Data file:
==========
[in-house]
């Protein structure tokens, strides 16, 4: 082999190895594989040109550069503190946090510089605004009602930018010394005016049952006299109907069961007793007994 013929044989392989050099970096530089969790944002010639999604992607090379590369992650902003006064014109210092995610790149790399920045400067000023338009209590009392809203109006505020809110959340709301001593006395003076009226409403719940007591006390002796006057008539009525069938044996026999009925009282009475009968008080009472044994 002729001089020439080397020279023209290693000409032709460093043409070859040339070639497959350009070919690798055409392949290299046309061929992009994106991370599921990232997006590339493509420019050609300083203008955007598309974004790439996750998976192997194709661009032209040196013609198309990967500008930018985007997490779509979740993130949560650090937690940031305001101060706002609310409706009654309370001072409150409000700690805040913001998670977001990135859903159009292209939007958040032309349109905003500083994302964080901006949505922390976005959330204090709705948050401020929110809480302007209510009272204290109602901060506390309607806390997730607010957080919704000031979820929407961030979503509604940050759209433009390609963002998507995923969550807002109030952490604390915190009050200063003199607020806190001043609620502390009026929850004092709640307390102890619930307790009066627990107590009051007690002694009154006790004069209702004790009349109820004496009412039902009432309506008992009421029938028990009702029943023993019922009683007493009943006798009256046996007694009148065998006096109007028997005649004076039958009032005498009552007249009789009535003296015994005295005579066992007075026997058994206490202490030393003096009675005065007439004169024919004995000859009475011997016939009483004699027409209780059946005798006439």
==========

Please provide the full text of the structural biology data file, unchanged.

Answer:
[in-house]
């Protein structure tokens, strides 16, 4: 082999190895594989040109550069503190946090510089605004009602930018010394005016049952006299109907069961007793007994 013929044989392989050099970096530089969790944002010639999604992607090379590369992650902003006064014109210092995610790149790399920045400067000023338009209590009392809203109006505020809110959340709301001593006395003076009226409403719940007591006390002796006057008539009525069938044996026999009925009282009475009968008080009472044994 002729001089020439080397020279023209290693000409032709460093043409070859040339070639497959350009070919690798055409392949290299046309061929992009994106991370599921990232997006590339493509420019050609300083203008955007598309974004790439996750998976192997194709661009032209040196013609198309990967500008930018985007997490779509979740993130949560650090937690940031305001101060706002609310409706009654309370001072409150409000700690805040913001998670977001990135859903159009292209939007958040032309349109905003500083994302964080901006949505922390976005959330204090709705948050401020929110809480302007209510009272204290109602901060506390309607806390997730607010957080919704000031979820929407961030979503509604940050759209433009390609963002998507995923969550807002109030952490604390915190009050200063003199607020806190001043609620502390009026929850004092709640307390102890619930307790009066627990107590009051007690002694009154006790004069209702004790009349109820004496009412039902009432309506008992009421029938028990009702029943023993019922009683007493009943006798009256046996007694009148065998006096109007028997005649004076039958009032005498009552007249009789009535003296015994005295005579066992007075026997058994206490202490030393003096009675005065007439004169024919004995000859009475011997016939009483004699027409209780059946005798006439």